Nearly every line of the Comedy reveals enormous exertion; the language writhes and rebels in the hard fetters of rhyme and meter; the form of certain lines and sentences suggests a man frozen or petrified in a peculiarly unnatural position: they are monumentally clear and expressive, but strange, terrifying and superhuman. That is why Dante is associated with Michelangelo in the popular mind.

Cervantes and Dante were literary geniuses, and no one, not even so brilliant a critic and scholar as Erich Auerbach, can account for genius. Cervantes and Dante greatly advanced the history of realism in literature; other literary geniuses—Marcel Proust, James Joyce—did not. Shakespeare’s genius is admitted, but being sui generis, his influence on realism was less than significant—so much the worse for realism, some might say. Auerbach avers that “Shakespeare embraces reality but he transcends it.”

Modern realism sets in for Auerbach in 19th-century France, with Stendhal and Balzac, both of whom used “contemporary political and social conditions as the context” for their novels: “Insofar as the serious realism of modern times cannot represent man otherwise than as embedded in a total reality, political, social, and economic, which is concrete and constantly evolving—as is the case today in any novel or film—Stendhal is its founder.” Auerbach favors the realism of Stendhal and Balzac over that of Victor Hugo and Gustave Flaubert. Of the novels of Flaubert and the Goncourt brothers, Auerbach writes that they exhibit “something narrow, something oppressively close.” The novels of Émile Zola, “one of the very few authors .  .  . who created their work out of problems of the age,” in Auerbach’s mind, marks the apogee of realism for the 19th century. Auerbach is, perhaps, too high on Zola, and predicts (thus far mistakenly) that “his stature will increase as we attain distance from his age and its problems—the more so because he was the last of the great French realists.”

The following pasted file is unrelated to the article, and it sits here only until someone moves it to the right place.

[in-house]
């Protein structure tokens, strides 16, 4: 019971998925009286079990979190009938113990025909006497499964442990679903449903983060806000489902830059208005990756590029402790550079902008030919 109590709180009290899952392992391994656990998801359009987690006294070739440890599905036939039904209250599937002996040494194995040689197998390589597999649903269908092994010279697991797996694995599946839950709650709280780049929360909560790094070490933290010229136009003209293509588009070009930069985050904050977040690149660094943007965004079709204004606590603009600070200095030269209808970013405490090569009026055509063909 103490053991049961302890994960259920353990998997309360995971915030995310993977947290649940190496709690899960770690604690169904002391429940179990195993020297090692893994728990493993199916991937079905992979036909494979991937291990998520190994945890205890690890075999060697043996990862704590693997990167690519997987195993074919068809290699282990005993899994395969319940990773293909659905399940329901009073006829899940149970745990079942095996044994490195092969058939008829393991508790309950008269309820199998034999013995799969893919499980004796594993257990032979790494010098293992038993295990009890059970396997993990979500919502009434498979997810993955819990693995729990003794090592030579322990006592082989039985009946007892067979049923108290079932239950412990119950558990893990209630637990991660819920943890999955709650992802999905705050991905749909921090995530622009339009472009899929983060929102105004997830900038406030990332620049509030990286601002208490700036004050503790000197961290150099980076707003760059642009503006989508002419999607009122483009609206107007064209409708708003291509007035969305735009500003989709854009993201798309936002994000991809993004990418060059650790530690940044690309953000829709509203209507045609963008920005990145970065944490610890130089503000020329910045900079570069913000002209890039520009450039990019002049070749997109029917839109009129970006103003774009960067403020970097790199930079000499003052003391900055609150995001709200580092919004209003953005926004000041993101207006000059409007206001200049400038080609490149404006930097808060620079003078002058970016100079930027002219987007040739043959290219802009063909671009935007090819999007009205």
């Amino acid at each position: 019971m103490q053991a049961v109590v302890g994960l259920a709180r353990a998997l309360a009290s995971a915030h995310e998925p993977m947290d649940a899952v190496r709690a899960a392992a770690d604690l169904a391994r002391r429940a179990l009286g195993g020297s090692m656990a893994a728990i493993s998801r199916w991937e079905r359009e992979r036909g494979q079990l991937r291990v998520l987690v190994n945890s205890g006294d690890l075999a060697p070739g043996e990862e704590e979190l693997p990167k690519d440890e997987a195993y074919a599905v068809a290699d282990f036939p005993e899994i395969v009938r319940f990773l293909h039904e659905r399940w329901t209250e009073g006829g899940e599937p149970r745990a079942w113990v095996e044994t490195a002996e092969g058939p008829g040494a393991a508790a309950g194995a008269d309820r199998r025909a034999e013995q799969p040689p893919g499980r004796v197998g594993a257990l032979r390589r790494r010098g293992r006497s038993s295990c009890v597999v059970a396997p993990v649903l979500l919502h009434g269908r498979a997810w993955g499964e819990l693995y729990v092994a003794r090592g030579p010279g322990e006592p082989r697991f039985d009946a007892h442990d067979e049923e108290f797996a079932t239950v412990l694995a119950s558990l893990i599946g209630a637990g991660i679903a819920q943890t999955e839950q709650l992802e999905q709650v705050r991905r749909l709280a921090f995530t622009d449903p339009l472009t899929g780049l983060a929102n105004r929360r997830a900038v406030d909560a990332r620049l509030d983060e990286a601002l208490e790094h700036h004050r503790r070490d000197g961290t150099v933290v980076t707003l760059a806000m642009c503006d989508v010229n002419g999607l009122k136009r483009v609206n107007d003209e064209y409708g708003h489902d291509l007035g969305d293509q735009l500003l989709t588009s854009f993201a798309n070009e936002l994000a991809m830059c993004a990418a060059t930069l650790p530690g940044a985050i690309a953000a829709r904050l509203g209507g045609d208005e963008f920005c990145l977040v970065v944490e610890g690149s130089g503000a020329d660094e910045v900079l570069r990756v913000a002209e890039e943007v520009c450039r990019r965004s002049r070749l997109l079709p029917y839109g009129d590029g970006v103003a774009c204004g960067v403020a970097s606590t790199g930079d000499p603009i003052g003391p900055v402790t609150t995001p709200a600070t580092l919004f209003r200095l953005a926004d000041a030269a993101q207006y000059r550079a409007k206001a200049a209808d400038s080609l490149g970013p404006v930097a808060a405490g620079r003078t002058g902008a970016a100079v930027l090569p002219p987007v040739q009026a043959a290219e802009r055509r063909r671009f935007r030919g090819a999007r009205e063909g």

Moving into the modern—really, the modernist—era: Proust, Joyce, and Virginia Woolf may not be realists in the strict sense of the term, but the development of realism made it possible for these authors to concentrate in the richest possible detail on the interior lives of the narrator of In Search of Lost Time, Stephen Dedalus and Leopold Bloom, and Mesdames Ramsay and Dalloway.

Mimesis is a book by a man with little interest in theory, setting out definitions, or laying down laws. Yet so suggestive, so rich in understanding and insight, so useful in teaching one how to read more deeply and appreciatively is the book that it is difficult to believe that anyone will ever again have the intellectual resources to write another book about literature anywhere near as powerful. Written while the Nazis were marching across Europe, Mimesis is a strong reminder of the glory of Western literature, and by extension of Western civilization, and of what is at stake in the battle against those who would simplify, politicize, or otherwise degrade it.

Joseph Epstein, a contributing editor, is the author, most recently, of A Literary Education and Other Essays.